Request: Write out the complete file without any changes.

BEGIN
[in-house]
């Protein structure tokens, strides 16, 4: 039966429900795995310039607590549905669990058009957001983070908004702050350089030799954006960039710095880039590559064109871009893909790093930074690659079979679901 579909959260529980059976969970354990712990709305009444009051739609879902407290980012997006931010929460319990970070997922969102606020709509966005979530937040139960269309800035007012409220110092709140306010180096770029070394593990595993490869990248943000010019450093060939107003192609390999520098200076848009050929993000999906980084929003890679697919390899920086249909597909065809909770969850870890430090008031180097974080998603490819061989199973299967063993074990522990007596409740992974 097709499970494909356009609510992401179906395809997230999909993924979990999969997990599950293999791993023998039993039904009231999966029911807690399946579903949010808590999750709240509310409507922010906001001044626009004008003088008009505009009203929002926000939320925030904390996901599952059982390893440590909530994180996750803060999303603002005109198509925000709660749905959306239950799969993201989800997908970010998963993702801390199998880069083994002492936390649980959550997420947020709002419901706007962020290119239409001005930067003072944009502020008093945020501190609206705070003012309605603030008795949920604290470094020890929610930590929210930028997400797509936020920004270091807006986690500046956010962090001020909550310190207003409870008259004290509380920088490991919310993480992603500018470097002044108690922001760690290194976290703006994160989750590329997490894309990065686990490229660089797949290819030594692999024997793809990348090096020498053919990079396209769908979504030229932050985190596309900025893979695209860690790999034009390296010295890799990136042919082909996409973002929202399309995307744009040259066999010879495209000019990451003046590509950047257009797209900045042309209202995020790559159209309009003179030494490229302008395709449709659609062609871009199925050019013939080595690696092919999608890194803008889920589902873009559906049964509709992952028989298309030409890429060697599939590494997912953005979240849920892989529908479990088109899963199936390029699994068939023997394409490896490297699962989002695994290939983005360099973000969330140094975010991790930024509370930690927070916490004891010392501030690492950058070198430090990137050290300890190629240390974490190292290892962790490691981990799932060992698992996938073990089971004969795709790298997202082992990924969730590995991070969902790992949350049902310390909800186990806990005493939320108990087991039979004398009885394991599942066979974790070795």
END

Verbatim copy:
[in-house]
């Protein structure tokens, strides 16, 4: 039966429900795995310039607590549905669990058009957001983070908004702050350089030799954006960039710095880039590559064109871009893909790093930074690659079979679901 579909959260529980059976969970354990712990709305009444009051739609879902407290980012997006931010929460319990970070997922969102606020709509966005979530937040139960269309800035007012409220110092709140306010180096770029070394593990595993490869990248943000010019450093060939107003192609390999520098200076848009050929993000999906980084929003890679697919390899920086249909597909065809909770969850870890430090008031180097974080998603490819061989199973299967063993074990522990007596409740992974 097709499970494909356009609510992401179906395809997230999909993924979990999969997990599950293999791993023998039993039904009231999966029911807690399946579903949010808590999750709240509310409507922010906001001044626009004008003088008009505009009203929002926000939320925030904390996901599952059982390893440590909530994180996750803060999303603002005109198509925000709660749905959306239950799969993201989800997908970010998963993702801390199998880069083994002492936390649980959550997420947020709002419901706007962020290119239409001005930067003072944009502020008093945020501190609206705070003012309605603030008795949920604290470094020890929610930590929210930028997400797509936020920004270091807006986690500046956010962090001020909550310190207003409870008259004290509380920088490991919310993480992603500018470097002044108690922001760690290194976290703006994160989750590329997490894309990065686990490229660089797949290819030594692999024997793809990348090096020498053919990079396209769908979504030229932050985190596309900025893979695209860690790999034009390296010295890799990136042919082909996409973002929202399309995307744009040259066999010879495209000019990451003046590509950047257009797209900045042309209202995020790559159209309009003179030494490229302008395709449709659609062609871009199925050019013939080595690696092919999608890194803008889920589902873009559906049964509709992952028989298309030409890429060697599939590494997912953005979240849920892989529908479990088109899963199936390029699994068939023997394409490896490297699962989002695994290939983005360099973000969330140094975010991790930024509370930690927070916490004891010392501030690492950058070198430090990137050290300890190629240390974490190292290892962790490691981990799932060992698992996938073990089971004969795709790298997202082992990924969730590995991070969902790992949350049902310390909800186990806990005493939320108990087991039979004398009885394991599942066979974790070795």